Back to basics: What is microdosing?

In this section we discuss what microdosing is, why people do it, and its effects on the brain and body. If you want to know more on the benefits, how to get started, or browse the frequently asked questions then jump to the next sections.


What actually is microdosing? 

Microdosing is a term that originates from the pharmaceutical industry. It refers to the use of 1% quantity of a standard drug dose. This term has been taken by Dr. James Fadiman, a leading figure in the field of psychedelic research, and applied to psychedelics. In his definition, a microdose is 10% of a standard dose of psychedelics. A standard psychedelic dose is 10 grams, therefore a microdose is 1 gram. The goal of taking a microdose is not to experience any kind of trance, but to stimulate positive health benefits. It can be reassuring to know that you would need to take at least 7 microdoses to even experience a mild psychedelic state.

What makes it so popular?

Microdosing is an increasingly trending practice that's gaining popularity as part of the "psychedelic renaissance." This resurgence of interest is fueled by recent scientific research, including studies conducted by top universities like Harvard Medical School and John Hopkins University, as well as the U.S. Food and Drug Administration (FDA). These institutions are exploring the vast potential of psilocybin, the active ingredient in magic truffles. This research is driving the renewed interest in microdosing, as it has been shown to have a wide array of benefits without intense psychedelic effects.

What is it made of and what does this do to the brain and body?

Truffle microdoses are a natural source of psilocybin, a psychoactive compound that has been used for centuries for its mind-altering effects. As the truffle grows, the concentration of psilocybin gradually increases, making it a potent source of this powerful substance.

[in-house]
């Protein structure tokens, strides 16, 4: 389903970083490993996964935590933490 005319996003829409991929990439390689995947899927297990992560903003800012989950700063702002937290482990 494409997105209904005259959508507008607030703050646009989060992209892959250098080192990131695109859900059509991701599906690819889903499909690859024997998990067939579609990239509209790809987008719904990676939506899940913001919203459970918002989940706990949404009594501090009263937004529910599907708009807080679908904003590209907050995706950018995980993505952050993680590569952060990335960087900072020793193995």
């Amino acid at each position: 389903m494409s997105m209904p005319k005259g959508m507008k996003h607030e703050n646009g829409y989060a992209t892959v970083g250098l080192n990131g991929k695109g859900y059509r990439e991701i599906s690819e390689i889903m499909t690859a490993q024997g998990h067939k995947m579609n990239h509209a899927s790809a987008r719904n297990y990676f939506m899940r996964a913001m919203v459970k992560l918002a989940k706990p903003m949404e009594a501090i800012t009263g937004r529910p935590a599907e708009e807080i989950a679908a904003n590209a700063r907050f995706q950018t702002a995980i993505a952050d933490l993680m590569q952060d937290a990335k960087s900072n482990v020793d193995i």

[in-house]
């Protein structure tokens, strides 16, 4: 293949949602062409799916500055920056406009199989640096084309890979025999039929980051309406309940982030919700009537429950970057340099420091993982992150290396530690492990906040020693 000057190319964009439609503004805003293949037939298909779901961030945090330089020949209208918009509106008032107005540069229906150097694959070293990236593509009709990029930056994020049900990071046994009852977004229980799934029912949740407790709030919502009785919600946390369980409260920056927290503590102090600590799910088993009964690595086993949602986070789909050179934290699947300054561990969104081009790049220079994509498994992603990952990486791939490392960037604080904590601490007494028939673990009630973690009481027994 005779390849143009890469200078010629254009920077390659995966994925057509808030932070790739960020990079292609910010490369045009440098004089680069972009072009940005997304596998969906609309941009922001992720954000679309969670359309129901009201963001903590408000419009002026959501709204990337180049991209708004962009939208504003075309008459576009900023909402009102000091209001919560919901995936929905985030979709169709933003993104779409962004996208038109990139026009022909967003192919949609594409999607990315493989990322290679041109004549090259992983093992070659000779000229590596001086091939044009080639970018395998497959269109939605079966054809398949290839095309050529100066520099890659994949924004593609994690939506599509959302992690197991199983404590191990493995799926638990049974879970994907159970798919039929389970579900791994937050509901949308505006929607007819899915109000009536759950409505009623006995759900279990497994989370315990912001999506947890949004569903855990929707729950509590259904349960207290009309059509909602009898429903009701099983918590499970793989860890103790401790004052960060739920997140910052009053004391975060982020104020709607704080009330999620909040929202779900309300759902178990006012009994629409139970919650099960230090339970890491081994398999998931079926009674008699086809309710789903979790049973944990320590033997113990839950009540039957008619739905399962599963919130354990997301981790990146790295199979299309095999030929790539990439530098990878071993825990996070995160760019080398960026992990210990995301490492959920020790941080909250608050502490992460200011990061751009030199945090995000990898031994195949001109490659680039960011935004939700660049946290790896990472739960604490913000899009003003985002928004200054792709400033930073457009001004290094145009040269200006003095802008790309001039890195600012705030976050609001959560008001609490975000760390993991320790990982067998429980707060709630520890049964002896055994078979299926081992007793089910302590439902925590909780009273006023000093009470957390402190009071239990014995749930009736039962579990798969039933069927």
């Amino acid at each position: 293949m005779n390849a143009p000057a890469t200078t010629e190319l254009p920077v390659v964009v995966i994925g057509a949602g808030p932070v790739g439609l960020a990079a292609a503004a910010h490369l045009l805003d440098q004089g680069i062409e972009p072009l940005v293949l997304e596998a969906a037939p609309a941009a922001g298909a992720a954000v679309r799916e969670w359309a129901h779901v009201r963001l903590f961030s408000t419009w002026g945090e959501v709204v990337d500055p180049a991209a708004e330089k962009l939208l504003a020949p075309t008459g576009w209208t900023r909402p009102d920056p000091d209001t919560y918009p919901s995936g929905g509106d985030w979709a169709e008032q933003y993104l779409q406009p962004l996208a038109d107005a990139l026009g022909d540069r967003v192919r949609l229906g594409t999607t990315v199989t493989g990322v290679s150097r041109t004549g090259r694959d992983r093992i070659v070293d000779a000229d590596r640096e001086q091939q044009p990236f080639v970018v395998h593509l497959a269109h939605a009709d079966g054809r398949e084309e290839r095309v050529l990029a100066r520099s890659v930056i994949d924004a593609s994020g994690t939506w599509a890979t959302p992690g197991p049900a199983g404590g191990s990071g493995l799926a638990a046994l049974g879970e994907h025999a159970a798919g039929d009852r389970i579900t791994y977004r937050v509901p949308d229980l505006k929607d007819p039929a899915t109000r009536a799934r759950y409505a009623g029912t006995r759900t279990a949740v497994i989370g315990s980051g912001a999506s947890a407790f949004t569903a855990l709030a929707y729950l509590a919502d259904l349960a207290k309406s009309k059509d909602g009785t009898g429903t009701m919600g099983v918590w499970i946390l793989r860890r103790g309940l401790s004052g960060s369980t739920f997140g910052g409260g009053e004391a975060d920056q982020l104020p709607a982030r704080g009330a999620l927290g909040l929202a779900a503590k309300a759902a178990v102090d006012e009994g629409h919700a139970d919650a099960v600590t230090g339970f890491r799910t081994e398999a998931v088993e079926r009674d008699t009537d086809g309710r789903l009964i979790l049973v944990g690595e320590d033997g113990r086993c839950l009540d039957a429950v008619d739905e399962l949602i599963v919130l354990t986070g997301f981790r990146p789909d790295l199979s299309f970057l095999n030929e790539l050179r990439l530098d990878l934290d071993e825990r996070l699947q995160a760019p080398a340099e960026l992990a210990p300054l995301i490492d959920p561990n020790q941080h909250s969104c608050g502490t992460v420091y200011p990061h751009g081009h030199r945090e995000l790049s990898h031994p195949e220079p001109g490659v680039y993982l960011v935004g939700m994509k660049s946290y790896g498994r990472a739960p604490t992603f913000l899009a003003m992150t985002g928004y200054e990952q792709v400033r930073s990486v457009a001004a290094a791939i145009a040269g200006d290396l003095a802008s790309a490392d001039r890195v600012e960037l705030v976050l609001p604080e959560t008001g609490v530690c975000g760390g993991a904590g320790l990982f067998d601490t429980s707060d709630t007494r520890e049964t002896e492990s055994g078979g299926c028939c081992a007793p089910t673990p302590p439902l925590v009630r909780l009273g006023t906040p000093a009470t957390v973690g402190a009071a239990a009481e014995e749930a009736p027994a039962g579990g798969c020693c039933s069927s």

Interestingly, when we consume psilocybin, our bodies first need to break it down into psilocin before we can feel its effects. This transformation allows us to utilize it.


Psilocin has the ability to cross the blood-brain barrier and interact with serotonin receptors in the brain, producing the psychedelic effects that are associated with psilocybin use.

Psilocin acts on serotonin receptors in the brain, these are neurotransmitters that play a role in regulating mood, appetite, and other physiological functions. When psilocybin is ingested, it specifically binds to the 5-HT2A (a serotonin receptor) and activates it, leading to a cascade of effects that alter the activity of certain brain regions and neural networks.

5-HT2A receptors, are primarily located in the prefrontal cortex, an area of the brain that is involved in complex thinking, decision-making, and self-awareness.

When psilocin activates these receptors, it leads to a cascade of chemical changes in the brain, which ultimately disrupts the activity of the default mode network. You can think of 5-HT2A receptors like the controllers of the default mode network- in other words, they have the ability to “turn it off and on”.

The Default mode network is  brain regions that are active when we are at rest and not engaged in any particular task. It is involved in self-referential thinking, introspection, and mind-wandering, among other functions.

By deactivating the default mode network, microdosing psilocybin can disrupt negative thinking patterns and shift the focus of attention away from the self and toward the present moment and external stimuli. This can lead to a sense of openness, curiosity, and acceptance, which can help to alleviate symptoms of depression and anxiety.

Furthermore, deactivating the DMN has been associated with increased functional connectivity between brain regions that are involved in emotional regulation and positive affect, such as the amygdala, the hippocampus, and the insula. This increased connectivity may help to improve emotional regulation and promote positive emotions, which can contribute to overall well-being and mental health.

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Look familiar? this widely used image provides a visualization of connectivity between brain regions on and off psilocybin:

On the left you can see the state of brain connections in a brain that is not under the effect of psilocybin, while on the right you can see how the brains internal communication gets enriched by the influx of new connections being created because of the intake of psilocybin.

Curious to know more? Check out the original research paper that created this infamous image. 

So far we have found out what a microdose is, how much to take, and some of the effects it can have on the brain and body. Curious to know the potential benefits? Click here to jump to this page.